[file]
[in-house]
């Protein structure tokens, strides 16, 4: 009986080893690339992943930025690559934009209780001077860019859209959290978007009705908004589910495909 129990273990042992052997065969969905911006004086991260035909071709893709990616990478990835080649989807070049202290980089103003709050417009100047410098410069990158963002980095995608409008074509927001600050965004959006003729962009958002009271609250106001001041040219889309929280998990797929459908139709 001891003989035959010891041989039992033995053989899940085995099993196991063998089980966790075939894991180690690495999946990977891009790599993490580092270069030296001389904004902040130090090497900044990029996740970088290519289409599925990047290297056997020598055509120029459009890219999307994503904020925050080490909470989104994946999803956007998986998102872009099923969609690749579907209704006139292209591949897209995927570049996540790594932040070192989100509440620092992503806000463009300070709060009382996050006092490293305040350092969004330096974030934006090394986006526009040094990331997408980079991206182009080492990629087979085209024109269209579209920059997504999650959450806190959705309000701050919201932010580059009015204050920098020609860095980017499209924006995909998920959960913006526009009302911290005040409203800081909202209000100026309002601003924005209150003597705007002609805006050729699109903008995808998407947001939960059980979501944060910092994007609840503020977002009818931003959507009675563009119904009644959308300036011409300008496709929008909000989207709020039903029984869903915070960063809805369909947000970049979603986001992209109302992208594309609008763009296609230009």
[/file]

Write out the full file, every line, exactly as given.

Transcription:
[in-house]
């Protein structure tokens, strides 16, 4: 009986080893690339992943930025690559934009209780001077860019859209959290978007009705908004589910495909 129990273990042992052997065969969905911006004086991260035909071709893709990616990478990835080649989807070049202290980089103003709050417009100047410098410069990158963002980095995608409008074509927001600050965004959006003729962009958002009271609250106001001041040219889309929280998990797929459908139709 001891003989035959010891041989039992033995053989899940085995099993196991063998089980966790075939894991180690690495999946990977891009790599993490580092270069030296001389904004902040130090090497900044990029996740970088290519289409599925990047290297056997020598055509120029459009890219999307994503904020925050080490909470989104994946999803956007998986998102872009099923969609690749579907209704006139292209591949897209995927570049996540790594932040070192989100509440620092992503806000463009300070709060009382996050006092490293305040350092969004330096974030934006090394986006526009040094990331997408980079991206182009080492990629087979085209024109269209579209920059997504999650959450806190959705309000701050919201932010580059009015204050920098020609860095980017499209924006995909998920959960913006526009009302911290005040409203800081909202209000100026309002601003924005209150003597705007002609805006050729699109903008995808998407947001939960059980979501944060910092994007609840503020977002009818931003959507009675563009119904009644959308300036011409300008496709929008909000989207709020039903029984869903915070960063809805369909947000970049979603986001992209109302992208594309609008763009296609230009």